Useless car modifications

Car modification is all a part of car culture, and there are a lot of mods out there ranging from the cheap and cheerful to the downright expensive. While some modifications are more worth it than others, here are five mods that are a waste of money, not just because they’re gaudy, but also because they offer no real benefit for your vehicle. 

Tinted Headlights

The lights on your car do more than to just illuminate the road, they also signal and tell other drivers what you’re going to do. That being said, it’s definitely not a good idea to tint your head or tail lights just for the sake of looks. 

Lights are meant to be seen so if you tint the lens and prevent light from going through, that can be a recipe for disaster. The driver behind you may not see your brake lights come on at night or in the daytime so unless you want to get rear-ended, then don’t tint. On top of that, putting tint on your headlights is counterproductive to your visibility. Streetlights can only do so much, so for the patches of road that cannot be illuminated by them, it’s important that your headlights are up to the task. 

Car Brake Lights

Another useless mod is flashing brake lights that strobe when the pedal is pushed. These lights are utterly useless because your car already comes with a set of normally-functioning lights. Taking out your stock brake lights can not only confuse the driver behind you but it can also annoy the heck out of them. 

If you like throwing money away for mods that you do not need, then by all means get this one. It’s a small investment that will cost you more money down the road should you get pulled over and ticketed by the authorities for an illegal modification.

Fake Vents

Real vents on cars serve a functional purpose, which is to vent out hot air or channel the flow of air through and direct it where engineers deem it necessary. Functional ducting, venting, or scoops can get quite beneficial for your vehicle when it comes to aerodynamics, cooling, or even braking. 

Then you have these “car accessory store specials” that use some double-sided adhesive stuck on some plastic (that may or may not have chrome) with some sort of pattern to give your car a scoop, vent, or duct that it simply does not need. We get it, actual venting and ducts on your hood, fender, or your bumper can get quite expensive, but trust us, it’s cheaper to leave your car the way it is rather than buying a fake vent that leads nowhere. On top of that, once that double-sided adhesive fails, your modification is gone with the wind.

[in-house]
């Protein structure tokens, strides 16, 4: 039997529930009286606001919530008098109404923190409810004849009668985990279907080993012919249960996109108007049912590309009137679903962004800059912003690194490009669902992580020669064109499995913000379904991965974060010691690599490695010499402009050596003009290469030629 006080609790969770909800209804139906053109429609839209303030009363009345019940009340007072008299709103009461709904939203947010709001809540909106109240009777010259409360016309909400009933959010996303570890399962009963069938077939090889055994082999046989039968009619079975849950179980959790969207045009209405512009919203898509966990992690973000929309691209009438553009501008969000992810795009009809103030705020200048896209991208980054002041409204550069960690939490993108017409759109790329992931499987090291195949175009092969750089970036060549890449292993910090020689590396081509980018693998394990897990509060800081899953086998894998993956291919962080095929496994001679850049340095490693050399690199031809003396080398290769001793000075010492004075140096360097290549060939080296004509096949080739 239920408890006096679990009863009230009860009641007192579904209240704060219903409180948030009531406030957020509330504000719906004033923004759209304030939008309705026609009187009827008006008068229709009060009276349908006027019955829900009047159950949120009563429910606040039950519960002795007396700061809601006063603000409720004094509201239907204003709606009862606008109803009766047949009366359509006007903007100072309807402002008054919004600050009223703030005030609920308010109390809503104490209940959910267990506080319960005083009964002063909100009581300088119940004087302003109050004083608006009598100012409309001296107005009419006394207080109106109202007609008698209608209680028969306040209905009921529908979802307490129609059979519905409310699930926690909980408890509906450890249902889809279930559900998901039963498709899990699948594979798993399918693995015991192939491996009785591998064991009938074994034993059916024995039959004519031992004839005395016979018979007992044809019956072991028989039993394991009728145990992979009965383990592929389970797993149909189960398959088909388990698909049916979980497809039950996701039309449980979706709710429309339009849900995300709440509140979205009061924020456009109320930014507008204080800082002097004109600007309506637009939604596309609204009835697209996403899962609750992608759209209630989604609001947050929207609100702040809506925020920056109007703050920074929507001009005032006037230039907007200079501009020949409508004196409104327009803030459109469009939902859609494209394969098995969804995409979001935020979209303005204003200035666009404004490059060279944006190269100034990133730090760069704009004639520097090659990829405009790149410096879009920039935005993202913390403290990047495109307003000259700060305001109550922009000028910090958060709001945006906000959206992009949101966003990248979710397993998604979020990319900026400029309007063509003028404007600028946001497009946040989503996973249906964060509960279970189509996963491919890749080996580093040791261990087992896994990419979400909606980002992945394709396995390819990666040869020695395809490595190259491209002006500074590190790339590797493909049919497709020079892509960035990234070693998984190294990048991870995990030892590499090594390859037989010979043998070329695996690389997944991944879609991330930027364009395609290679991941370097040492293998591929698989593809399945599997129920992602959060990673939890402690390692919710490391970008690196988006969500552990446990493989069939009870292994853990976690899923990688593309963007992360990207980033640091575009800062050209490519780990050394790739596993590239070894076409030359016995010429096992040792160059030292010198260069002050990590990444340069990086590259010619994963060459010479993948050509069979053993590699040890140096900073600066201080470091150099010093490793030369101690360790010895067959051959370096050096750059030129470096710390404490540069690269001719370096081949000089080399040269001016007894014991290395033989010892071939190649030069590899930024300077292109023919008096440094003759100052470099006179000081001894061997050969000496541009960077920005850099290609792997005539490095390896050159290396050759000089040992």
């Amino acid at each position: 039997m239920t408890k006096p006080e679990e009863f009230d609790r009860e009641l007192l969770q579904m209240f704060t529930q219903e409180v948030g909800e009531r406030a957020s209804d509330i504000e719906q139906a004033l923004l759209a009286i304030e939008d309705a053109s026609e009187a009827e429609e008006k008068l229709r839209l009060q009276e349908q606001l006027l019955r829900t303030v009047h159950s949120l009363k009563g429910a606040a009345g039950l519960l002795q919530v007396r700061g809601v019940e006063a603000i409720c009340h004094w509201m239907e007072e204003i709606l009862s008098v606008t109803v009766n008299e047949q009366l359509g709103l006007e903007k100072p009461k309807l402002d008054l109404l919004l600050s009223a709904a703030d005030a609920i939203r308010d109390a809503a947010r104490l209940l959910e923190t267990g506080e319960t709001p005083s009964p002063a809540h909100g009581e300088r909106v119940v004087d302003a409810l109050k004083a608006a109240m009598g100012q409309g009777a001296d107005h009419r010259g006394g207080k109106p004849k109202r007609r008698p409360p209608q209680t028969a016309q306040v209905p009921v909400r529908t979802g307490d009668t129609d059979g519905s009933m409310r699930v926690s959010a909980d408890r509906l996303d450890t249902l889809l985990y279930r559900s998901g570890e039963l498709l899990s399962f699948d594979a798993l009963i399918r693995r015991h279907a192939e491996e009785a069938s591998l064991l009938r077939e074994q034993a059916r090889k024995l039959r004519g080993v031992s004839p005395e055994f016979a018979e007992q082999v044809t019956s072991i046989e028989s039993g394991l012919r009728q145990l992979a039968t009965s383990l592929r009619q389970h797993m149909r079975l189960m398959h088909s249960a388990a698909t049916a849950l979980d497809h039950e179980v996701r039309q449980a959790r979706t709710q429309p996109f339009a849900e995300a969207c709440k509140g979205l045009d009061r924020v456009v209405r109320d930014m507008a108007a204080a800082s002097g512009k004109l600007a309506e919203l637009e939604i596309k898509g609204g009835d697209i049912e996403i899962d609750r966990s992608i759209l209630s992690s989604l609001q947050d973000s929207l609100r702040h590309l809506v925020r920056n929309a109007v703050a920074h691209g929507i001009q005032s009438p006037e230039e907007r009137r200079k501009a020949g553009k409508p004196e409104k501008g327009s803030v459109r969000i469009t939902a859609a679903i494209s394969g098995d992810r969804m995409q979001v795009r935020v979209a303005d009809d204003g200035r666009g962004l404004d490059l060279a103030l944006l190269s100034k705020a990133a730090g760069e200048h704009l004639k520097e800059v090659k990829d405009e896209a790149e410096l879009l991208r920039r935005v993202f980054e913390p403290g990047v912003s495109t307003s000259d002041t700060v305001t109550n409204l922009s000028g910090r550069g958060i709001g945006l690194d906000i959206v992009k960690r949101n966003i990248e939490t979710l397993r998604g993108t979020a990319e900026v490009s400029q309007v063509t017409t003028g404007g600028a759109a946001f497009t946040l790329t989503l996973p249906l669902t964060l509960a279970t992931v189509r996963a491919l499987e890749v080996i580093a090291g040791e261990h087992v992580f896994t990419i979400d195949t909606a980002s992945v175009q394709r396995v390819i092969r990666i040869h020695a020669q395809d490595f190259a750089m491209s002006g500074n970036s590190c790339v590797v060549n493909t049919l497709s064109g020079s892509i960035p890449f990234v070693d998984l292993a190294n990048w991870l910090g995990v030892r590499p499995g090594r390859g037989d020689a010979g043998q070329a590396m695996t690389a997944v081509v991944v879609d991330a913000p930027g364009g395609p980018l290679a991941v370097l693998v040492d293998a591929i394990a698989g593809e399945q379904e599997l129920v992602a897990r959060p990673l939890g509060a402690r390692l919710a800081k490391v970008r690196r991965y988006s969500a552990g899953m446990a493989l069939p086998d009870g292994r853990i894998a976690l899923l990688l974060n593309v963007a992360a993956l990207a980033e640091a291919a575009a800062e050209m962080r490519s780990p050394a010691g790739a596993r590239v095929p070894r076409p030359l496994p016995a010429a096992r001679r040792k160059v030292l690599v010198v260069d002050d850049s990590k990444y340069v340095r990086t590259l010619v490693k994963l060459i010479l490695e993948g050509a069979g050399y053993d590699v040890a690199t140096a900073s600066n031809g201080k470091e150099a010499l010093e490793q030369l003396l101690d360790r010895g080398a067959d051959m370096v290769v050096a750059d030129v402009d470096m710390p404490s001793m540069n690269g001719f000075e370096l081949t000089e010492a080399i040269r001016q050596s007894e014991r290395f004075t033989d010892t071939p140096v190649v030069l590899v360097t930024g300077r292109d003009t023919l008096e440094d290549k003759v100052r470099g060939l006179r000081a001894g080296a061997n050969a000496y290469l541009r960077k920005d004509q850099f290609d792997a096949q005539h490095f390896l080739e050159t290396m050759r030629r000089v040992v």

Tuning Chips Automotive

In order to eek more performance out of a car’s engine, it’s recommended to get it tuned by a professional with a dynamometer and the proper equipment. Engine Control Units (ECUs) in cars nowadays tend to get pretty complex, and something that complex needs experienced hands and precise equipment in order to produce results. Talented tuners can work on just about anything nowadays, from sports coupes all the way to your average everyday hatchback. Heck, there are even SUVs, Vans, and even MPVs that have a tuned engine somewhere in the Philippines. 

So don’t be shocked if you go to an engine tuning specialist and he hands you a hefty bill for his services because tuning a motor isn’t as simple as slapping on a chip and calling it a day. However, there are companies that might sell you a product that claims to improve engine performance and enhance fuel economy at the same time. Granted, there are some legitimate companies out there that provide out-of-the-box solutions but don’t be fooled by the other ones, especially those that are amazingly affordable. Do your research first before placing an order on one of these devices, as they can be nothing more than just an LED light in a plastic housing. We’re not going to name-drop, but remember that Google is your best friend. 

Turbo Whistle

Actual turbochargers are expensive, but they work wonders if installed and tuned correctly. Part of the reason why quite a number of car guys want a turbo is to get the fabled whistling of the impeller compressing air to allow for a bigger bang inside the engine. 

The only caveat to having an aftermarket system installed into your car (provided it’s done by a reputable mechanic) is its price. Aftermarket turbocharger systems can cost well into the hundreds of thousands especially if your car doesn’t come with a turbo from the factory. Still, some guys want that whistle so the cheapest way to get that is to screw on a turbo whistle to the back of your exhaust pipe. 

Okay, first of all, it’s not a turbo. Second, the whistle isn’t even the same. Third, the sound will come from the wrong place. Finally, it’s a purchase that is as useless as it is tacky. 

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